Chinese smartphone maker Xiaomi Inc [XTC.UL] has tied up with Taiwan's Foxconn to start assembling phones in India, making it the latest, global smartphone company to move a step closer to making smartphones in India.
Xiaomi's global vice president Hugo Barra said that an assembly line in Andhra Pradesh will begin rolling out Xiaomi's first locally made smartphone, the Redmi2 Prime. This could mean even lower smartphone prices and is an extension of Xiaomi's general strategy of offering phones, liberally inspired by Apple, but at a fraction of the prices.
"It's not only about designing for India, we want to make in India and be closer to our consumers," Barra told reporters. He declined to disclose the size of the investment made in setting up the assembly line.
India represents a potentially huge market. Xiaomi has been selling phones here for about a year, in which time the country has become its second-biggest market outside China. The company has sold three million smartphones and tablets since it entered the market.
The assembly line marks a return for Foxconn, officially known as Hon Hai Precision Industry Co , to the Indian market. The world's largest contract electronics manufacturer was forced to shut up shop in Asia's third-largest economy last year after client Nokia stopping making phones at that plant.
Last week Foxconn announced that it was investing $5 billion in manufacturing facilities in Maharashtra.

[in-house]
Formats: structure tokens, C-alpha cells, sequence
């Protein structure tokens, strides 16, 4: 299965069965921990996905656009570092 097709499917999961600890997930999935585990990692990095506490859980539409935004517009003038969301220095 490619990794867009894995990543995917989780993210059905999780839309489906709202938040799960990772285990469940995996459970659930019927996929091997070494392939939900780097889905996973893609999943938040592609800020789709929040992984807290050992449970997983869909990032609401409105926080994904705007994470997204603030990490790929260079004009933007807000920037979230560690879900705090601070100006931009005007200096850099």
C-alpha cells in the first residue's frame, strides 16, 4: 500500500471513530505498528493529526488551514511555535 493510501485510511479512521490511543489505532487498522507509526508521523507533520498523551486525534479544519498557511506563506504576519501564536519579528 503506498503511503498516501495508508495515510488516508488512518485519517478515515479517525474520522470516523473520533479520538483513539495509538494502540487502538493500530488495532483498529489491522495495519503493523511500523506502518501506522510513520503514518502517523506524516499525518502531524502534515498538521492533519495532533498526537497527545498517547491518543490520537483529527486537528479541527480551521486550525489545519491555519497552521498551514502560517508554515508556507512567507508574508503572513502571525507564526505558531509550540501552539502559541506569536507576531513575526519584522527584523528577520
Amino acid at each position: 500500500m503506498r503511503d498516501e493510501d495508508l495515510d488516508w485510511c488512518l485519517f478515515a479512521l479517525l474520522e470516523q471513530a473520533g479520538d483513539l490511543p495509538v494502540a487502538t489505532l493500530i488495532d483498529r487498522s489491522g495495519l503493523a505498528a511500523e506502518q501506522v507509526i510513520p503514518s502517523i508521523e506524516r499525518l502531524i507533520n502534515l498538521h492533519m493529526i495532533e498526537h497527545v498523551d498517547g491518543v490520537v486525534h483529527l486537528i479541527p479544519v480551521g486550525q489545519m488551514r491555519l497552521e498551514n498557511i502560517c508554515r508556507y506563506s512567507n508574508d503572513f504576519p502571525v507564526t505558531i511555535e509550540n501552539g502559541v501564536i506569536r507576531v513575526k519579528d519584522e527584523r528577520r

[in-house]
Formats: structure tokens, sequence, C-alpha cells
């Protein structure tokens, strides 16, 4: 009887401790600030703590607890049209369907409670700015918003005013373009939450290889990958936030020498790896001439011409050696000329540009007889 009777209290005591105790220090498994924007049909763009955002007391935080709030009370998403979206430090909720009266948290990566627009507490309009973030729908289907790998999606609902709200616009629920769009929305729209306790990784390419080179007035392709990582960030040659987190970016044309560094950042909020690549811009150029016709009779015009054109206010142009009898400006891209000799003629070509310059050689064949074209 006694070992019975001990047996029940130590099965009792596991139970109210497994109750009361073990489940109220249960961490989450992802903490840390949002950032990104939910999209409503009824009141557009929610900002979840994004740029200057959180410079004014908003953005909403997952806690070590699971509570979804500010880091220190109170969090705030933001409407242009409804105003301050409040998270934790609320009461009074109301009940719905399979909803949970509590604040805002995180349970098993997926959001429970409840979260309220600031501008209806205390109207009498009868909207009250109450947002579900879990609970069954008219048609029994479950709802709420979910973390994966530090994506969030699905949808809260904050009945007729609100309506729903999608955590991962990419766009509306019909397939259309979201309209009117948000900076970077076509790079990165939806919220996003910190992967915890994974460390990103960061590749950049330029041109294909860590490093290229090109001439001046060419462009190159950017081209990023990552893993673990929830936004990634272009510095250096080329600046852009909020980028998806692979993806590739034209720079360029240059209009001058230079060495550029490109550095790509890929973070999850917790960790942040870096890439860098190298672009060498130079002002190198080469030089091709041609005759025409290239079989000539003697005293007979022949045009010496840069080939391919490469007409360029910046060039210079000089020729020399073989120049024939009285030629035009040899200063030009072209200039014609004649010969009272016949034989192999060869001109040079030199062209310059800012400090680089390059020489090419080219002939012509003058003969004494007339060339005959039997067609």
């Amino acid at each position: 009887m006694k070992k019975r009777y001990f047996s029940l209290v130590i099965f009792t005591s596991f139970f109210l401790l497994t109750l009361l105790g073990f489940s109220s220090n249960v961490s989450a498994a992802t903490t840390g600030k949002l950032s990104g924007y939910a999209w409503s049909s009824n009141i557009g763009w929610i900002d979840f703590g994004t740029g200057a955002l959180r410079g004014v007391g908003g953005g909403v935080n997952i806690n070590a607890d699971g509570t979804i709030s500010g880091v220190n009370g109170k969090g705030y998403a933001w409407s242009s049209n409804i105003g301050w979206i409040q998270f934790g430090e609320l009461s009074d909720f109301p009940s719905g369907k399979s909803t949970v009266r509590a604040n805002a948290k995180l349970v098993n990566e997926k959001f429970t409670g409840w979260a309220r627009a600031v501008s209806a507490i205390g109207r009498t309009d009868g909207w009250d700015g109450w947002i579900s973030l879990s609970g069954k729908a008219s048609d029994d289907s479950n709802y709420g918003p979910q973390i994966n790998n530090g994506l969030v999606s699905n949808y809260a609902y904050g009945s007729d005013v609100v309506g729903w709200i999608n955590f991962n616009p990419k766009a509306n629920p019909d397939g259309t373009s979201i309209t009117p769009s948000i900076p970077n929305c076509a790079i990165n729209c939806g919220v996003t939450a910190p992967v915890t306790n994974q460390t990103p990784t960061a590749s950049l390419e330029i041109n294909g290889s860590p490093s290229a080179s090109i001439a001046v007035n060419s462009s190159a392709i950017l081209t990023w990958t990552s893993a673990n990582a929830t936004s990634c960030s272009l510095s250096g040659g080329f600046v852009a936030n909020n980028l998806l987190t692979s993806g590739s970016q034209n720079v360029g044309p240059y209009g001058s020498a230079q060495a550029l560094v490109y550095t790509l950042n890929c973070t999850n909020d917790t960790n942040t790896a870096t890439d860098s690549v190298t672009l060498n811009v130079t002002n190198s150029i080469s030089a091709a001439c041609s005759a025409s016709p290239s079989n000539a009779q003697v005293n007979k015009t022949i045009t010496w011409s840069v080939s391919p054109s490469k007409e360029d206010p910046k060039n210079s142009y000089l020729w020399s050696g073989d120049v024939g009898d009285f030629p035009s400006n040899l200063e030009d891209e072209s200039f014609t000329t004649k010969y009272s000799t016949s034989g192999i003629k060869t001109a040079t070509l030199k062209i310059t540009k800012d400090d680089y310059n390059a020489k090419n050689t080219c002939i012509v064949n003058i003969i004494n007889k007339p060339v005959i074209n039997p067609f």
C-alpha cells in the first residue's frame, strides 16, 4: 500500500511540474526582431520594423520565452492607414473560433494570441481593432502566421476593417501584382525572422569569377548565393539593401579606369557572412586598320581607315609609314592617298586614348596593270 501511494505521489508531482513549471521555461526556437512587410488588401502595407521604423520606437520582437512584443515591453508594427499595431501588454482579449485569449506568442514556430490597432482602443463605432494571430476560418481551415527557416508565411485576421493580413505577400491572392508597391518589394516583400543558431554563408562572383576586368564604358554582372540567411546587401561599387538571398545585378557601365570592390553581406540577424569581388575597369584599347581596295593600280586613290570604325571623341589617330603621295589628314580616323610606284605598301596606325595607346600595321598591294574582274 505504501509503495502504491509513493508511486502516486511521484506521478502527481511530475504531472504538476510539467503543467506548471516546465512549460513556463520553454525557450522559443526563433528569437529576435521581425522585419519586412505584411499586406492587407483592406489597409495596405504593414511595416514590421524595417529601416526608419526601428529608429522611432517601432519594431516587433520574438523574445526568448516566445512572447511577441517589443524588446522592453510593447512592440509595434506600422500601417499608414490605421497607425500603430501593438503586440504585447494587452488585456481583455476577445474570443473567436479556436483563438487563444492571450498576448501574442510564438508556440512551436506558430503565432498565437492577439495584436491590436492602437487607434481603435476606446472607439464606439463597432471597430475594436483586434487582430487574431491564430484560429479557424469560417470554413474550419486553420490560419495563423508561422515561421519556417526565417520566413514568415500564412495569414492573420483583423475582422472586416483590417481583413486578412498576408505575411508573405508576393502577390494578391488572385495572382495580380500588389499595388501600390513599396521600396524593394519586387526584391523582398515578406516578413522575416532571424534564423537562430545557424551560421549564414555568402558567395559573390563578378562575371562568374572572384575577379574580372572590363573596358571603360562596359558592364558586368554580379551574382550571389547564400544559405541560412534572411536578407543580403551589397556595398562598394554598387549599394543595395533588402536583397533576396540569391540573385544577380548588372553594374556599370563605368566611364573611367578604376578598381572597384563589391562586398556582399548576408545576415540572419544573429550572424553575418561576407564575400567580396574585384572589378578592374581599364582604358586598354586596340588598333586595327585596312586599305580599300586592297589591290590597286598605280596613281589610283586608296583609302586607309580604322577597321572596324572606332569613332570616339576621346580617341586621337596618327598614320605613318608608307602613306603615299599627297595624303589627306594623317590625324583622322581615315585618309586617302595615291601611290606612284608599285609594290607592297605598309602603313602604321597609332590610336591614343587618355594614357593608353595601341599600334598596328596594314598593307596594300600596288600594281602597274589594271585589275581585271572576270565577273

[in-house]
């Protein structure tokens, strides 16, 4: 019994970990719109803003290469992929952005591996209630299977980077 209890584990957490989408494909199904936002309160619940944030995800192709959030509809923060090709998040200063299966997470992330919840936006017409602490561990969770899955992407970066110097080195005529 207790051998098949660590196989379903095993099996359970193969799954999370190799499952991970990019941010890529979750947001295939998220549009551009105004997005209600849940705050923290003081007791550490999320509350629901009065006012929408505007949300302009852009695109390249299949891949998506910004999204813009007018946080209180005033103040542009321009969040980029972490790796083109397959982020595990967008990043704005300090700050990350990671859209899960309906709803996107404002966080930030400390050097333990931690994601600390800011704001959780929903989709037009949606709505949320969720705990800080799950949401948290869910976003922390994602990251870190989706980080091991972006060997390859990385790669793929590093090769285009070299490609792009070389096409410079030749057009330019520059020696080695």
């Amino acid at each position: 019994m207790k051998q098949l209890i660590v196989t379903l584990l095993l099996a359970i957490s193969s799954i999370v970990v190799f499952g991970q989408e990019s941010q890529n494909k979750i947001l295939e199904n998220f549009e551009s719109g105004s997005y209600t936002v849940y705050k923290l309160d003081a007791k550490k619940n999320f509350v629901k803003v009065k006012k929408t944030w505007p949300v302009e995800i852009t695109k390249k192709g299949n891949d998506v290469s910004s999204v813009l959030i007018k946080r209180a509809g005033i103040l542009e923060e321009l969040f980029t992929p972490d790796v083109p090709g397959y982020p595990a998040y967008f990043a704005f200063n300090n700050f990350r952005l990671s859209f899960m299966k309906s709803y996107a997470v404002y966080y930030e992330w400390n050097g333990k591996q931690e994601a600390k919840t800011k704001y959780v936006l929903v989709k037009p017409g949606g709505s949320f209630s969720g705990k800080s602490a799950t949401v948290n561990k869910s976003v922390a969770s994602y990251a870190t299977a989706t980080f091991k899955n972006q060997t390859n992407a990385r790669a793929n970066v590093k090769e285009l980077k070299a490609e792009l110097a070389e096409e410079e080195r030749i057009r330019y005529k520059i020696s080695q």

The primary drive for Chinese phone manufacturers is is to benefit from a duty structure that is favourable to those manufacturing or assembling in India.
Anshul Gupta, Research Director at the US research and advisory firm Gartner Inc told the Indian Express that while a smartphone attracts a duty of around 12.5 per cent, its components can be imported at just 1 per cent.
The Indian handset industry grew to Rs 75,000 crore by the end of 2014, registering a compound annual growth rateof 28 per cent. Out of this, the smartphone market is 25 per cent in volume, but three times that in value.
While incentives such as cashback on investments and tax exemptions propel phone manufacturers to shift assembly operations to India, many barriers--such as the high VAT rate on mobile handsets and accessories in various jurisdictions--remain. Moreover it will be a while before companies can manufacture the core parts of their phones that would require semiconductor fabs, component suppliers and design houses, in India.Suggest a correction